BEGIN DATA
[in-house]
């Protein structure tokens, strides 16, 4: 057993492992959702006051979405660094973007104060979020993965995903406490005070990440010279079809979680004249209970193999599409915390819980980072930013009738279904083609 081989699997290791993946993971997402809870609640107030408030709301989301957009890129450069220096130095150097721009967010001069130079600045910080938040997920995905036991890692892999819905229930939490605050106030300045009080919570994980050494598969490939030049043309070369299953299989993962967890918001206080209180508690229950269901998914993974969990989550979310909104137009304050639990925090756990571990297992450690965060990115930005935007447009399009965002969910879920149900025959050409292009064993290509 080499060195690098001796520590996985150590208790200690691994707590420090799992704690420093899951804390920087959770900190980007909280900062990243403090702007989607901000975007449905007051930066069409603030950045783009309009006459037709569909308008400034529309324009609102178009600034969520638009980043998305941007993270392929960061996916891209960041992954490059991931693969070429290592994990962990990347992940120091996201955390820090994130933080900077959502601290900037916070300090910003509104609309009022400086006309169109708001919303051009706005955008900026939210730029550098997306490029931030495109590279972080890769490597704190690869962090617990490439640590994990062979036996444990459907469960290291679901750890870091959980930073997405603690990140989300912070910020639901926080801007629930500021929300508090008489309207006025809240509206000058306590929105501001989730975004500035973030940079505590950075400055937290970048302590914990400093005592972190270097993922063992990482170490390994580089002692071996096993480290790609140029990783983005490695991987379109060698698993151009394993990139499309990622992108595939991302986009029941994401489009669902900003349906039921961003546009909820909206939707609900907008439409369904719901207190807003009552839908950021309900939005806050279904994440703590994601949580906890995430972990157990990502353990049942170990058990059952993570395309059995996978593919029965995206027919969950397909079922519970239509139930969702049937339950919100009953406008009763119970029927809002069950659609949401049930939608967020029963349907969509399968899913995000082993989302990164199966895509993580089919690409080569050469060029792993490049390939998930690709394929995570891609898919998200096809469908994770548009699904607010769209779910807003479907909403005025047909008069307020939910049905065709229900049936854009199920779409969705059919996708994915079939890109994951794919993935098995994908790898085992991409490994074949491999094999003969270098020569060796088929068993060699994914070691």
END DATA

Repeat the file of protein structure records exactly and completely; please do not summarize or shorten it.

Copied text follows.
[in-house]
């Protein structure tokens, strides 16, 4: 057993492992959702006051979405660094973007104060979020993965995903406490005070990440010279079809979680004249209970193999599409915390819980980072930013009738279904083609 081989699997290791993946993971997402809870609640107030408030709301989301957009890129450069220096130095150097721009967010001069130079600045910080938040997920995905036991890692892999819905229930939490605050106030300045009080919570994980050494598969490939030049043309070369299953299989993962967890918001206080209180508690229950269901998914993974969990989550979310909104137009304050639990925090756990571990297992450690965060990115930005935007447009399009965002969910879920149900025959050409292009064993290509 080499060195690098001796520590996985150590208790200690691994707590420090799992704690420093899951804390920087959770900190980007909280900062990243403090702007989607901000975007449905007051930066069409603030950045783009309009006459037709569909308008400034529309324009609102178009600034969520638009980043998305941007993270392929960061996916891209960041992954490059991931693969070429290592994990962990990347992940120091996201955390820090994130933080900077959502601290900037916070300090910003509104609309009022400086006309169109708001919303051009706005955008900026939210730029550098997306490029931030495109590279972080890769490597704190690869962090617990490439640590994990062979036996444990459907469960290291679901750890870091959980930073997405603690990140989300912070910020639901926080801007629930500021929300508090008489309207006025809240509206000058306590929105501001989730975004500035973030940079505590950075400055937290970048302590914990400093005592972190270097993922063992990482170490390994580089002692071996096993480290790609140029990783983005490695991987379109060698698993151009394993990139499309990622992108595939991302986009029941994401489009669902900003349906039921961003546009909820909206939707609900907008439409369904719901207190807003009552839908950021309900939005806050279904994440703590994601949580906890995430972990157990990502353990049942170990058990059952993570395309059995996978593919029965995206027919969950397909079922519970239509139930969702049937339950919100009953406008009763119970029927809002069950659609949401049930939608967020029963349907969509399968899913995000082993989302990164199966895509993580089919690409080569050469060029792993490049390939998930690709394929995570891609898919998200096809469908994770548009699904607010769209779910807003479907909403005025047909008069307020939910049905065709229900049936854009199920779409969705059919996708994915079939890109994951794919993935098995994908790898085992991409490994074949491999094999003969270098020569060796088929068993060699994914070691």